September 4, 2012

Ironskin by Tina Connolly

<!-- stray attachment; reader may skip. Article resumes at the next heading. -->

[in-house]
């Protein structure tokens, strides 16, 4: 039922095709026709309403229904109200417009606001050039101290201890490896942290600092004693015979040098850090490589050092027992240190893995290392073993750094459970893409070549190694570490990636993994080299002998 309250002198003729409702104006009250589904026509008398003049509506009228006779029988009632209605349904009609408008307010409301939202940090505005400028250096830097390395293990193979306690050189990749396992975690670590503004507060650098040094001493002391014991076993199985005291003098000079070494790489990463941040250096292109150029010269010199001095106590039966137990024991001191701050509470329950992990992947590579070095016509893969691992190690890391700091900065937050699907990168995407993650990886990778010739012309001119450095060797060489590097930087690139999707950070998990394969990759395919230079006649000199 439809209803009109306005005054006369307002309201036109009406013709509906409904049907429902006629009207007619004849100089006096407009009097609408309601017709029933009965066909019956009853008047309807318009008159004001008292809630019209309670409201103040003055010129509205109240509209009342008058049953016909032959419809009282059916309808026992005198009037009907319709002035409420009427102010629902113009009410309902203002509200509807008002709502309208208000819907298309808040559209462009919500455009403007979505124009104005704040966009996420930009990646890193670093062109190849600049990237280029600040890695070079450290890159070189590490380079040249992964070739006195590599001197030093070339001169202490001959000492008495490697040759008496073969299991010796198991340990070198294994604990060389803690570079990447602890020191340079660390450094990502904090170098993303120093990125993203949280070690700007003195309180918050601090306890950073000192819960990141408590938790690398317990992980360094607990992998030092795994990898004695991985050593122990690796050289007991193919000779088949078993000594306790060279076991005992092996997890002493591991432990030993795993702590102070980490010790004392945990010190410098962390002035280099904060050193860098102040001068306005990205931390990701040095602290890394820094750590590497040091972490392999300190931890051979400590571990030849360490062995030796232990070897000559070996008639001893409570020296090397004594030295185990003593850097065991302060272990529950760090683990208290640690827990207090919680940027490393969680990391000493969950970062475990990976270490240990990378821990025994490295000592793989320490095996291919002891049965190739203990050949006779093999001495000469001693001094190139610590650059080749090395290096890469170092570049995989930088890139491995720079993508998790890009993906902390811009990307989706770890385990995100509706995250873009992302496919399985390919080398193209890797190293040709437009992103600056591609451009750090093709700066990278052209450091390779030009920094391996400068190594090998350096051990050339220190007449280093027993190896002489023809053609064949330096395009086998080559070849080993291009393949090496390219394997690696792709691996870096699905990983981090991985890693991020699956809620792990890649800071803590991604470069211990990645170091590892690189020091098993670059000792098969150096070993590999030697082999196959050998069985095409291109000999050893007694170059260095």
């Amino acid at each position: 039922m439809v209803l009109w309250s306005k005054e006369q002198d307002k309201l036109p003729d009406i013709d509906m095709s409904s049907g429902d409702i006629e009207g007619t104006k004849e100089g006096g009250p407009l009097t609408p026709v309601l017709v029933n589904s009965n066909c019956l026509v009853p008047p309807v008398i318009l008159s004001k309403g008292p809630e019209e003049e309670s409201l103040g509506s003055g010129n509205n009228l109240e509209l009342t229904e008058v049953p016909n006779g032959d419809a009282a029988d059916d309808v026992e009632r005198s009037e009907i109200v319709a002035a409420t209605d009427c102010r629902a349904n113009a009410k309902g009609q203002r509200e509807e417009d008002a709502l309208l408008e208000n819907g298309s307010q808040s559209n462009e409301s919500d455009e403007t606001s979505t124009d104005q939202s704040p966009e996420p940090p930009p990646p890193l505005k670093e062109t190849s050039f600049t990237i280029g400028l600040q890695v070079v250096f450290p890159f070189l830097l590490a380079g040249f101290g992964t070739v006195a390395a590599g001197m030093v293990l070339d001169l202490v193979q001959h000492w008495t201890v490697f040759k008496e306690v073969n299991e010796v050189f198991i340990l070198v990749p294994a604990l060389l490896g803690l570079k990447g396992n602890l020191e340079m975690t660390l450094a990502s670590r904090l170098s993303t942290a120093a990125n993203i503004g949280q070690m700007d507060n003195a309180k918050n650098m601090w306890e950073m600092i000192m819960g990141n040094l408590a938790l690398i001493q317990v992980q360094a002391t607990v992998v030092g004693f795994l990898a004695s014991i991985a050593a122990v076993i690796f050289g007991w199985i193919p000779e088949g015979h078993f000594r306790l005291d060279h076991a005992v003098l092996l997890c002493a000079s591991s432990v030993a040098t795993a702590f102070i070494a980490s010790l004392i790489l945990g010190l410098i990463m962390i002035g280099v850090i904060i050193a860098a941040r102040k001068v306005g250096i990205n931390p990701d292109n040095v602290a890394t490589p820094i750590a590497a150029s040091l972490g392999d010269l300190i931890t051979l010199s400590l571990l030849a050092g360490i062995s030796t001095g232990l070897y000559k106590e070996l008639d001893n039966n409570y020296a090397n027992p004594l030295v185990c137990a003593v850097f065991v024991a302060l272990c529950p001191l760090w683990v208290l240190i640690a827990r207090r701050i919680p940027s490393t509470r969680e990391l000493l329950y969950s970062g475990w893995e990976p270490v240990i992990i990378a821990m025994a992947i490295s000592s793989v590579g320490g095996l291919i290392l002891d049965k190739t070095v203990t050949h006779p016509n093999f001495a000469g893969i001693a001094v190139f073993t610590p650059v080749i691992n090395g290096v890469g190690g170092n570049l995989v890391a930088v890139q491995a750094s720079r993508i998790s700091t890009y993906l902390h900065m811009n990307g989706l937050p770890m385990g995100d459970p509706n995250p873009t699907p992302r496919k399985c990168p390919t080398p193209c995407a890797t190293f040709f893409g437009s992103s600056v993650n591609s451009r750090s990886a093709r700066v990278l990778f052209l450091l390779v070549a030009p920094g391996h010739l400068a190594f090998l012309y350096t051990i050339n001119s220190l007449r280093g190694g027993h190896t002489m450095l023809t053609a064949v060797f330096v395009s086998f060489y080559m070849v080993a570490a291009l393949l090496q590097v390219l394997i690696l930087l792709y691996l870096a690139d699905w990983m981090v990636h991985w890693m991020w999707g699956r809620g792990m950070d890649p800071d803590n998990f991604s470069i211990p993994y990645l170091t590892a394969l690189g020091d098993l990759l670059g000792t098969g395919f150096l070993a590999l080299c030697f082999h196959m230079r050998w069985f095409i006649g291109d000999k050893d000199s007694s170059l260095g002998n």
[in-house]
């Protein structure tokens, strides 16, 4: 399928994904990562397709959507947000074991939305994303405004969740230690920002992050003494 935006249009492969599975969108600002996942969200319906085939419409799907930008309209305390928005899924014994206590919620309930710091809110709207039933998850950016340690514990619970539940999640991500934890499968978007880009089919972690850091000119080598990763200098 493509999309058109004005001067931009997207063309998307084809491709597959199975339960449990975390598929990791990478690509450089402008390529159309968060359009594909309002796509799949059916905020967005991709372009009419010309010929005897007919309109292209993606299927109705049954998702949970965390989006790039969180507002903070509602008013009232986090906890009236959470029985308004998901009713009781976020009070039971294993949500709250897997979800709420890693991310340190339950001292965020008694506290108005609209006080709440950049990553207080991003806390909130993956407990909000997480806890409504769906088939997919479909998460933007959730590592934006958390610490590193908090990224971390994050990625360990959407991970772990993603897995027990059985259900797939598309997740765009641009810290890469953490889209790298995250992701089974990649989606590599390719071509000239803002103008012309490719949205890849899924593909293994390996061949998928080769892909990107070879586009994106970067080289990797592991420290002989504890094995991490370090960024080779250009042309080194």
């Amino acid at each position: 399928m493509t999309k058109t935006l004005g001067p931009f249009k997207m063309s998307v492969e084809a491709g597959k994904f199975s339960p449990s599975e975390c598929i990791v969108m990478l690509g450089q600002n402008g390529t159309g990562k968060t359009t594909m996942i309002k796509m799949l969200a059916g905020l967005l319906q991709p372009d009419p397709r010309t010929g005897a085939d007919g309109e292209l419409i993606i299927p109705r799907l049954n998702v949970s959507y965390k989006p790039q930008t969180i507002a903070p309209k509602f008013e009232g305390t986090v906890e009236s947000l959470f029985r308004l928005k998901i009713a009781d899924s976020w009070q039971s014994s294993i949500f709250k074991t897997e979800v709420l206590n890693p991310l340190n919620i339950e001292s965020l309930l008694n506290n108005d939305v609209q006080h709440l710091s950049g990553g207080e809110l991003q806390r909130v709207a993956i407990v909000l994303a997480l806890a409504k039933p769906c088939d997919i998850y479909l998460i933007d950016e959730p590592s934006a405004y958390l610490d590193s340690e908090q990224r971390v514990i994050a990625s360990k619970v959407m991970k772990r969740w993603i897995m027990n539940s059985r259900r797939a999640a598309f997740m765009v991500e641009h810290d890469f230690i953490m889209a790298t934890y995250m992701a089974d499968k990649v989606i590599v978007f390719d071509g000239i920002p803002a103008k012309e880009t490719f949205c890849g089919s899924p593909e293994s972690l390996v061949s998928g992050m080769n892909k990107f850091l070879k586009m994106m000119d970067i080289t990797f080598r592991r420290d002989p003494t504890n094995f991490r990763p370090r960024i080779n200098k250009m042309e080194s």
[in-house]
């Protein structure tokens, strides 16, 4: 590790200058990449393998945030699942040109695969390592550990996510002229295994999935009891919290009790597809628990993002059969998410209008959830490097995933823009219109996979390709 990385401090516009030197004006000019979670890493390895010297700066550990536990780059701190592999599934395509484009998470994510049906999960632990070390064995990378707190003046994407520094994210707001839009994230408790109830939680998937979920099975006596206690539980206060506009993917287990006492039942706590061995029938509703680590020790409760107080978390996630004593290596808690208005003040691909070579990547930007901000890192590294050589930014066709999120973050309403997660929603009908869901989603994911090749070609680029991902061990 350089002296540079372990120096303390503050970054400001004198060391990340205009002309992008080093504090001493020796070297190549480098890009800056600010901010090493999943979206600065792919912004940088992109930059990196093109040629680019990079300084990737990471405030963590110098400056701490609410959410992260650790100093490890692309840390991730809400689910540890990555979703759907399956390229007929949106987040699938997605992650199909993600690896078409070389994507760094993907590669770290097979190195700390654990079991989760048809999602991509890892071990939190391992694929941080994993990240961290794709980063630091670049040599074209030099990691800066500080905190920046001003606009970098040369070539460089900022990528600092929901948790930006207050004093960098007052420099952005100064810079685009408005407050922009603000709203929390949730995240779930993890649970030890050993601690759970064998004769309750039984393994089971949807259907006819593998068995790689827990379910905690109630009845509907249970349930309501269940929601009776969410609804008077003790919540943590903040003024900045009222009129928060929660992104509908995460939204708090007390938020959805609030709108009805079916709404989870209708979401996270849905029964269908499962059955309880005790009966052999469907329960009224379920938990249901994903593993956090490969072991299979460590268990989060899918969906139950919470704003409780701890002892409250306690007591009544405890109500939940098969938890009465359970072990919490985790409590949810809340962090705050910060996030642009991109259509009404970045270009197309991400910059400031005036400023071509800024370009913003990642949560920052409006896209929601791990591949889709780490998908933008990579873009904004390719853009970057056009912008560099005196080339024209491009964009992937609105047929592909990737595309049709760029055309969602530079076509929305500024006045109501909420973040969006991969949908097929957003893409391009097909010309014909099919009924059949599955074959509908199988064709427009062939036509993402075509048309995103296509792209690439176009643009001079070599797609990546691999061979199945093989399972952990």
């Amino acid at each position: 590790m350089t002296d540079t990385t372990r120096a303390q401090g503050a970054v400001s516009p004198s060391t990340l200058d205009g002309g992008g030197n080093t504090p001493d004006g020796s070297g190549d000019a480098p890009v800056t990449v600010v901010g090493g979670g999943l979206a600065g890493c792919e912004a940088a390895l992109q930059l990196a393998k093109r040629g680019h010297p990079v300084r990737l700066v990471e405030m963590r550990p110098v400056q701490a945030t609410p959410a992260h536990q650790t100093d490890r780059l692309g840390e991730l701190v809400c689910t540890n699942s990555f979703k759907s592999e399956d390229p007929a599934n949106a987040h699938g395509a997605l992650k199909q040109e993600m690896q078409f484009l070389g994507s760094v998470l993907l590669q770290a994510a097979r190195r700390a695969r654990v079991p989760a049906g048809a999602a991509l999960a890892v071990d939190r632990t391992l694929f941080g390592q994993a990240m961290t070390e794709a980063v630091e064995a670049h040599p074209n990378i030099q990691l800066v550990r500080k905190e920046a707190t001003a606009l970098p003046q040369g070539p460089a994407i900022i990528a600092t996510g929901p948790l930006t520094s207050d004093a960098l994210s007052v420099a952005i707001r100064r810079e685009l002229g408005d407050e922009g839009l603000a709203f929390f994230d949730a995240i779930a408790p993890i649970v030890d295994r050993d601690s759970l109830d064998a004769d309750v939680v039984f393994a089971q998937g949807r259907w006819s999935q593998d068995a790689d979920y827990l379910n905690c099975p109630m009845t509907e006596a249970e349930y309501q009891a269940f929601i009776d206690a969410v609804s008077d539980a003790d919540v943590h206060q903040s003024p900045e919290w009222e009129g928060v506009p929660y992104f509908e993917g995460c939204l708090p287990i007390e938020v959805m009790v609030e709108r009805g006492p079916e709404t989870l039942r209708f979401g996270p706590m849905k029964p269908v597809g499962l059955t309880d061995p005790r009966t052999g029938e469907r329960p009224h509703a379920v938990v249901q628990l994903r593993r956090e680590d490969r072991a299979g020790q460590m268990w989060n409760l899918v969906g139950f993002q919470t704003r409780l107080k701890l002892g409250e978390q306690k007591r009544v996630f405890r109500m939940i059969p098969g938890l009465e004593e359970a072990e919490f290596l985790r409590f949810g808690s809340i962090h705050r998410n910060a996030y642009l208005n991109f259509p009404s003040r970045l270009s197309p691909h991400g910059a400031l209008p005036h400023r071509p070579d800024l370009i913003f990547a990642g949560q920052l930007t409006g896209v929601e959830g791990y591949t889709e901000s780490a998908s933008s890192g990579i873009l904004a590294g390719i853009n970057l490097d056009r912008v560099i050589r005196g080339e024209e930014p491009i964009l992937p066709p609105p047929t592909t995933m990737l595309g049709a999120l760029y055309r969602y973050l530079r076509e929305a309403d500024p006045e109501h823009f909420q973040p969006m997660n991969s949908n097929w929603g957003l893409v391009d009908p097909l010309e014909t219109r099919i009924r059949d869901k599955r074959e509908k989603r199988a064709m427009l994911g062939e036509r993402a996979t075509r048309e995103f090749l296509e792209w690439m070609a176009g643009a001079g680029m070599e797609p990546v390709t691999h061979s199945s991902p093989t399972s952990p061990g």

The moment I heard about a steampunk retelling of Jane Eyre, I geared up for its release. I am always up for a retelling of this book. And I've had spectacular success in the past. This one is not YA, or even New Adult, and I could tell it relied more heavily on the rich fantasy aspects of the world and story, all of which I was eager to fall into. I love the cover, particularly the iron mask, and everything about it just had the ring of excellence to it. This is not to say that I wasn't apprehensive, because there's always a bit of that when you go into a retelling of any kind, isn't there? But do any of you ever start to tire of your own wariness when it comes to upcoming releases? I go back and forth between feeling justifyingly jaded (particularly when it comes to oversaturated genres or tropes) and feeling like shaking off all my suspicion and caution and just jumping in like I used to as a kid. Because the exhaustion of both maintaining expectations and forcing yourself not to have them . . . it's exhausting. So all of that to say that when an ARC floated my way via NetGalley, I didn't even blink before downloading it to my nook and settling in that evening.